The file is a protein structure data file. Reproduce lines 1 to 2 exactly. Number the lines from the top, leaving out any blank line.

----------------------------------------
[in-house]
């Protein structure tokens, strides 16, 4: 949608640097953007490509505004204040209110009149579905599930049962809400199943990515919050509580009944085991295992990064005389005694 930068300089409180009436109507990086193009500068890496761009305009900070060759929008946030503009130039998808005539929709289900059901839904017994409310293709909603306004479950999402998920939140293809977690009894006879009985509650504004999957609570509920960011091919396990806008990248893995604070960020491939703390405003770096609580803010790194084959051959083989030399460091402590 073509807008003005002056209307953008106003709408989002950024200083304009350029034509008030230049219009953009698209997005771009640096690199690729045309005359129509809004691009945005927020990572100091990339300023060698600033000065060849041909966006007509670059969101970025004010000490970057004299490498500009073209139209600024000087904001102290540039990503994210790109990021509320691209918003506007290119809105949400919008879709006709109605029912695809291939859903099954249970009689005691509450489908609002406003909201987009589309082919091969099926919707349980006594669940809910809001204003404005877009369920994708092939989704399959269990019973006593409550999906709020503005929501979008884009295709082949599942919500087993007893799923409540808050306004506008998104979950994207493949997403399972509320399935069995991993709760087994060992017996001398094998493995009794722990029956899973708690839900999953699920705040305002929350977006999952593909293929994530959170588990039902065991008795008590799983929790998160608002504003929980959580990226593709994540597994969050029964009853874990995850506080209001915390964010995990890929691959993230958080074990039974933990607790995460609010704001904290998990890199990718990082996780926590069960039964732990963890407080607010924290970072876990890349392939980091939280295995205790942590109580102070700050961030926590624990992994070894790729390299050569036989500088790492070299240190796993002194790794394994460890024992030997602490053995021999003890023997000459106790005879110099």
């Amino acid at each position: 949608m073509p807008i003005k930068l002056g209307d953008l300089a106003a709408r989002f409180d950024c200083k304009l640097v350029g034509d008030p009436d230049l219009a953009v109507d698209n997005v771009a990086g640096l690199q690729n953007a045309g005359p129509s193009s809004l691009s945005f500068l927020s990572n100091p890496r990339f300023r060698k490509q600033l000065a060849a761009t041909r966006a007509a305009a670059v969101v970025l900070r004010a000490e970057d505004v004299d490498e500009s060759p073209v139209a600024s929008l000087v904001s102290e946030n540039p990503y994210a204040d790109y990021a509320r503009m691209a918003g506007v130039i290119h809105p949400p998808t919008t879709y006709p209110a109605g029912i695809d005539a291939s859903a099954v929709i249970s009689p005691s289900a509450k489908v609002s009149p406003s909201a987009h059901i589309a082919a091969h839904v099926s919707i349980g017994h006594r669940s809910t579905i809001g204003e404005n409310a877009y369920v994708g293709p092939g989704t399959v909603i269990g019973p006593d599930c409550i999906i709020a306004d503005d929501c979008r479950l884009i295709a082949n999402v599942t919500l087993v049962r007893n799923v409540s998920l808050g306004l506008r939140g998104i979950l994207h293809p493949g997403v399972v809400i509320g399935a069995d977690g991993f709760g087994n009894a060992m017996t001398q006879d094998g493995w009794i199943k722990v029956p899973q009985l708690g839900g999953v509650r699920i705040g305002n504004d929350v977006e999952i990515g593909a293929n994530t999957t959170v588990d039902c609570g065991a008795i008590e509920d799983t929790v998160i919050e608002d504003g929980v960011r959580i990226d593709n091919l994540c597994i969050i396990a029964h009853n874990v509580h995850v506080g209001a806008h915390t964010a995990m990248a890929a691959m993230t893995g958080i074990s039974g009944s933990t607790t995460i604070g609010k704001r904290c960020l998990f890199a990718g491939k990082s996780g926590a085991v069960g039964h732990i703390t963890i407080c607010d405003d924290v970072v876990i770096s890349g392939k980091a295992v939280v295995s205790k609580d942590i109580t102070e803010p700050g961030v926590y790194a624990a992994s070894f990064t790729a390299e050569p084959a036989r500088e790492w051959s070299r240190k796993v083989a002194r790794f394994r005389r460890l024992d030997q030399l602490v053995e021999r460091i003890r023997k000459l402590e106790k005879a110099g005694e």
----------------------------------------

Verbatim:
[in-house]
């Protein structure tokens, strides 16, 4: 949608640097953007490509505004204040209110009149579905599930049962809400199943990515919050509580009944085991295992990064005389005694 930068300089409180009436109507990086193009500068890496761009305009900070060759929008946030503009130039998808005539929709289900059901839904017994409310293709909603306004479950999402998920939140293809977690009894006879009985509650504004999957609570509920960011091919396990806008990248893995604070960020491939703390405003770096609580803010790194084959051959083989030399460091402590 073509807008003005002056209307953008106003709408989002950024200083304009350029034509008030230049219009953009698209997005771009640096690199690729045309005359129509809004691009945005927020990572100091990339300023060698600033000065060849041909966006007509670059969101970025004010000490970057004299490498500009073209139209600024000087904001102290540039990503994210790109990021509320691209918003506007290119809105949400919008879709006709109605029912695809291939859903099954249970009689005691509450489908609002406003909201987009589309082919091969099926919707349980006594669940809910809001204003404005877009369920994708092939989704399959269990019973006593409550999906709020503005929501979008884009295709082949599942919500087993007893799923409540808050306004506008998104979950994207493949997403399972509320399935069995991993709760087994060992017996001398094998493995009794722990029956899973708690839900999953699920705040305002929350977006999952593909293929994530959170588990039902065991008795008590799983929790998160608002504003929980959580990226593709994540597994969050029964009853874990995850506080209001915390964010995990890929691959993230958080074990039974933990607790995460609010704001904290998990890199990718990082996780926590069960039964732990963890407080607010924290970072876990890349392939980091939280295995205790942590109580102070700050961030926590624990992994070894790729390299050569036989500088790492070299240190796993002194790794394994460890024992030997602490053995021999003890023997000459106790005879110099």